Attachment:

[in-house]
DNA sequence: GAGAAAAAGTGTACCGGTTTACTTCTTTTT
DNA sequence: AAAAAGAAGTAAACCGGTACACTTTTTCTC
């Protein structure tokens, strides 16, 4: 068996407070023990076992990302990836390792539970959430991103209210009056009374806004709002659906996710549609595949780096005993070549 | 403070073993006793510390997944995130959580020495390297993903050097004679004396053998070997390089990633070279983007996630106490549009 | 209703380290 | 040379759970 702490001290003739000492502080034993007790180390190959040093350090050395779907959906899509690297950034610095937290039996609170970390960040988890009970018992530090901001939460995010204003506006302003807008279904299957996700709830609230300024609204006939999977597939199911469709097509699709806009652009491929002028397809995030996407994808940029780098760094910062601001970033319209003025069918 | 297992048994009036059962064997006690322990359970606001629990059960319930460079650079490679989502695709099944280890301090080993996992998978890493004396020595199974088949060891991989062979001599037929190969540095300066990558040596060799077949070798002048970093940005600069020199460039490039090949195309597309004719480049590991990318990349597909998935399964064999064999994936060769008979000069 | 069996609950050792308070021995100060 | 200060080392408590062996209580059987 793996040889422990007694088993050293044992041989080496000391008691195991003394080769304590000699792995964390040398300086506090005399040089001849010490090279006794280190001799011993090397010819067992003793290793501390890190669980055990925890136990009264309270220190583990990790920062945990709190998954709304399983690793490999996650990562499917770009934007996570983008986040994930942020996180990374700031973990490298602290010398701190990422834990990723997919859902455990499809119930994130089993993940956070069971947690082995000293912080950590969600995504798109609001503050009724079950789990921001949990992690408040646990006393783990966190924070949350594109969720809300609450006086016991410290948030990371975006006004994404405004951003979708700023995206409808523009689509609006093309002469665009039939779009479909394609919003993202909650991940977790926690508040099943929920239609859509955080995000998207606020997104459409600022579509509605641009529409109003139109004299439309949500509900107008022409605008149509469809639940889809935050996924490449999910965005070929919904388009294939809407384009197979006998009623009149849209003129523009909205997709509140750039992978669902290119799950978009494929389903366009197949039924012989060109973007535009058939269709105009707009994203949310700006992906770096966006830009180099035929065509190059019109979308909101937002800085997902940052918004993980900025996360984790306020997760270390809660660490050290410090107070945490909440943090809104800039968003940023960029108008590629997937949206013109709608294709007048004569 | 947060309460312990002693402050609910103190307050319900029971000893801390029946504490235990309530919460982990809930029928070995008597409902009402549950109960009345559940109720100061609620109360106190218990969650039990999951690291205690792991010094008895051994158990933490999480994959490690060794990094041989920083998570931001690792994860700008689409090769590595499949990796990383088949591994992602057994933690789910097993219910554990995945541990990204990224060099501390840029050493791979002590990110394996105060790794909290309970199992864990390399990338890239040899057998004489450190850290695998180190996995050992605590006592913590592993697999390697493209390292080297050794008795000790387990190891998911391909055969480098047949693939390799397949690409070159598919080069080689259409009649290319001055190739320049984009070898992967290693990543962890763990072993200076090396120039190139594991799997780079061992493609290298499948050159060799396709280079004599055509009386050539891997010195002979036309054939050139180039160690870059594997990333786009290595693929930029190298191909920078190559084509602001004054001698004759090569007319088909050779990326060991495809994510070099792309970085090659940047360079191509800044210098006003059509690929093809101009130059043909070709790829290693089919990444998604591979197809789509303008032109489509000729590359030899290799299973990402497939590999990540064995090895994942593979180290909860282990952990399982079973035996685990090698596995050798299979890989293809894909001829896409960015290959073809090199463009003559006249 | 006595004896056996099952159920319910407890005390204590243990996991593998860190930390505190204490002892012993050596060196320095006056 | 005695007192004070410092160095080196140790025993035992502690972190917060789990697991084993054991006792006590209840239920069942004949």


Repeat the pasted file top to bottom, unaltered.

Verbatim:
[in-house]
DNA sequence: GAGAAAAAGTGTACCGGTTTACTTCTTTTT
DNA sequence: AAAAAGAAGTAAACCGGTACACTTTTTCTC
């Protein structure tokens, strides 16, 4: 068996407070023990076992990302990836390792539970959430991103209210009056009374806004709002659906996710549609595949780096005993070549 | 403070073993006793510390997944995130959580020495390297993903050097004679004396053998070997390089990633070279983007996630106490549009 | 209703380290 | 040379759970 702490001290003739000492502080034993007790180390190959040093350090050395779907959906899509690297950034610095937290039996609170970390960040988890009970018992530090901001939460995010204003506006302003807008279904299957996700709830609230300024609204006939999977597939199911469709097509699709806009652009491929002028397809995030996407994808940029780098760094910062601001970033319209003025069918 | 297992048994009036059962064997006690322990359970606001629990059960319930460079650079490679989502695709099944280890301090080993996992998978890493004396020595199974088949060891991989062979001599037929190969540095300066990558040596060799077949070798002048970093940005600069020199460039490039090949195309597309004719480049590991990318990349597909998935399964064999064999994936060769008979000069 | 069996609950050792308070021995100060 | 200060080392408590062996209580059987 793996040889422990007694088993050293044992041989080496000391008691195991003394080769304590000699792995964390040398300086506090005399040089001849010490090279006794280190001799011993090397010819067992003793290793501390890190669980055990925890136990009264309270220190583990990790920062945990709190998954709304399983690793490999996650990562499917770009934007996570983008986040994930942020996180990374700031973990490298602290010398701190990422834990990723997919859902455990499809119930994130089993993940956070069971947690082995000293912080950590969600995504798109609001503050009724079950789990921001949990992690408040646990006393783990966190924070949350594109969720809300609450006086016991410290948030990371975006006004994404405004951003979708700023995206409808523009689509609006093309002469665009039939779009479909394609919003993202909650991940977790926690508040099943929920239609859509955080995000998207606020997104459409600022579509509605641009529409109003139109004299439309949500509900107008022409605008149509469809639940889809935050996924490449999910965005070929919904388009294939809407384009197979006998009623009149849209003129523009909205997709509140750039992978669902290119799950978009494929389903366009197949039924012989060109973007535009058939269709105009707009994203949310700006992906770096966006830009180099035929065509190059019109979308909101937002800085997902940052918004993980900025996360984790306020997760270390809660660490050290410090107070945490909440943090809104800039968003940023960029108008590629997937949206013109709608294709007048004569 | 947060309460312990002693402050609910103190307050319900029971000893801390029946504490235990309530919460982990809930029928070995008597409902009402549950109960009345559940109720100061609620109360106190218990969650039990999951690291205690792991010094008895051994158990933490999480994959490690060794990094041989920083998570931001690792994860700008689409090769590595499949990796990383088949591994992602057994933690789910097993219910554990995945541990990204990224060099501390840029050493791979002590990110394996105060790794909290309970199992864990390399990338890239040899057998004489450190850290695998180190996995050992605590006592913590592993697999390697493209390292080297050794008795000790387990190891998911391909055969480098047949693939390799397949690409070159598919080069080689259409009649290319001055190739320049984009070898992967290693990543962890763990072993200076090396120039190139594991799997780079061992493609290298499948050159060799396709280079004599055509009386050539891997010195002979036309054939050139180039160690870059594997990333786009290595693929930029190298191909920078190559084509602001004054001698004759090569007319088909050779990326060991495809994510070099792309970085090659940047360079191509800044210098006003059509690929093809101009130059043909070709790829290693089919990444998604591979197809789509303008032109489509000729590359030899290799299973990402497939590999990540064995090895994942593979180290909860282990952990399982079973035996685990090698596995050798299979890989293809894909001829896409960015290959073809090199463009003559006249 | 006595004896056996099952159920319910407890005390204590243990996991593998860190930390505190204490002892012993050596060196320095006056 | 005695007192004070410092160095080196140790025993035992502690972190917060789990697991084993054991006792006590209840239920069942004949």